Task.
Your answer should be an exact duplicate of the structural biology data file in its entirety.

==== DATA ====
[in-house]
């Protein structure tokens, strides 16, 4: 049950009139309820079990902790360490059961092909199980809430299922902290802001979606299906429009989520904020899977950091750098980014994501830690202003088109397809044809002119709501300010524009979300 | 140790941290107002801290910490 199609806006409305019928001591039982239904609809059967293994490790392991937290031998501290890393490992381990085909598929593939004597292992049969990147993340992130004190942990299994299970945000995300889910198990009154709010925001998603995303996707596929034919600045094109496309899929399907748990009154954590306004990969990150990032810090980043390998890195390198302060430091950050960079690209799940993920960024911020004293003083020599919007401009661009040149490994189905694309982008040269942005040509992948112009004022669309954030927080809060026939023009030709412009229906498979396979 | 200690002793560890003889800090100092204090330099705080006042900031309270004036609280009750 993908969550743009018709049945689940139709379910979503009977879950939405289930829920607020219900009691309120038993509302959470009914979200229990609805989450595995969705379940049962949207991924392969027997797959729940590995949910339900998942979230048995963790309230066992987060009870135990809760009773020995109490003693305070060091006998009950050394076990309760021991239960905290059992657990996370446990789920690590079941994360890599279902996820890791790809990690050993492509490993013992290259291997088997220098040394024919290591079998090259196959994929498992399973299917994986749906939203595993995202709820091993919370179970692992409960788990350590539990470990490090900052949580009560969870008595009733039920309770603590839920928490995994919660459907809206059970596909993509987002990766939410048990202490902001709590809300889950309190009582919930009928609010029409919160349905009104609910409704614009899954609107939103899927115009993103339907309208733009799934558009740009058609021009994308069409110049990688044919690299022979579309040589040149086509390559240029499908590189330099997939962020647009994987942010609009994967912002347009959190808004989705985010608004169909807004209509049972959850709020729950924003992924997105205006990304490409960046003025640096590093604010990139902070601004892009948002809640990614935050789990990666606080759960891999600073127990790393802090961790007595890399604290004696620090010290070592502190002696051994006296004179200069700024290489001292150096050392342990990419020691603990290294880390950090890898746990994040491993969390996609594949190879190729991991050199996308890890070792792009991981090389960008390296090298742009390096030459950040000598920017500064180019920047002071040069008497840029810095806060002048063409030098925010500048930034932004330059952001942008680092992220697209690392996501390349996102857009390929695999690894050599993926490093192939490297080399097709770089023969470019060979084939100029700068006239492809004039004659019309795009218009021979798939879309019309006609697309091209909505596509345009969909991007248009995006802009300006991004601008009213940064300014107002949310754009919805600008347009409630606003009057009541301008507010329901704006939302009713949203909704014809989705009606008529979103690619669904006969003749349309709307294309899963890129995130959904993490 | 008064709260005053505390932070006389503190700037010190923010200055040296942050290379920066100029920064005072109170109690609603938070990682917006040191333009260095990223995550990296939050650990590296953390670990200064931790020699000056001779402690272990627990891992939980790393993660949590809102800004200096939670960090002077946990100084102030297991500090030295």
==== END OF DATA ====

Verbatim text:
[in-house]
């Protein structure tokens, strides 16, 4: 049950009139309820079990902790360490059961092909199980809430299922902290802001979606299906429009989520904020899977950091750098980014994501830690202003088109397809044809002119709501300010524009979300 | 140790941290107002801290910490 199609806006409305019928001591039982239904609809059967293994490790392991937290031998501290890393490992381990085909598929593939004597292992049969990147993340992130004190942990299994299970945000995300889910198990009154709010925001998603995303996707596929034919600045094109496309899929399907748990009154954590306004990969990150990032810090980043390998890195390198302060430091950050960079690209799940993920960024911020004293003083020599919007401009661009040149490994189905694309982008040269942005040509992948112009004022669309954030927080809060026939023009030709412009229906498979396979 | 200690002793560890003889800090100092204090330099705080006042900031309270004036609280009750 993908969550743009018709049945689940139709379910979503009977879950939405289930829920607020219900009691309120038993509302959470009914979200229990609805989450595995969705379940049962949207991924392969027997797959729940590995949910339900998942979230048995963790309230066992987060009870135990809760009773020995109490003693305070060091006998009950050394076990309760021991239960905290059992657990996370446990789920690590079941994360890599279902996820890791790809990690050993492509490993013992290259291997088997220098040394024919290591079998090259196959994929498992399973299917994986749906939203595993995202709820091993919370179970692992409960788990350590539990470990490090900052949580009560969870008595009733039920309770603590839920928490995994919660459907809206059970596909993509987002990766939410048990202490902001709590809300889950309190009582919930009928609010029409919160349905009104609910409704614009899954609107939103899927115009993103339907309208733009799934558009740009058609021009994308069409110049990688044919690299022979579309040589040149086509390559240029499908590189330099997939962020647009994987942010609009994967912002347009959190808004989705985010608004169909807004209509049972959850709020729950924003992924997105205006990304490409960046003025640096590093604010990139902070601004892009948002809640990614935050789990990666606080759960891999600073127990790393802090961790007595890399604290004696620090010290070592502190002696051994006296004179200069700024290489001292150096050392342990990419020691603990290294880390950090890898746990994040491993969390996609594949190879190729991991050199996308890890070792792009991981090389960008390296090298742009390096030459950040000598920017500064180019920047002071040069008497840029810095806060002048063409030098925010500048930034932004330059952001942008680092992220697209690392996501390349996102857009390929695999690894050599993926490093192939490297080399097709770089023969470019060979084939100029700068006239492809004039004659019309795009218009021979798939879309019309006609697309091209909505596509345009969909991007248009995006802009300006991004601008009213940064300014107002949310754009919805600008347009409630606003009057009541301008507010329901704006939302009713949203909704014809989705009606008529979103690619669904006969003749349309709307294309899963890129995130959904993490 | 008064709260005053505390932070006389503190700037010190923010200055040296942050290379920066100029920064005072109170109690609603938070990682917006040191333009260095990223995550990296939050650990590296953390670990200064931790020699000056001779402690272990627990891992939980790393993660949590809102800004200096939670960090002077946990100084102030297991500090030295």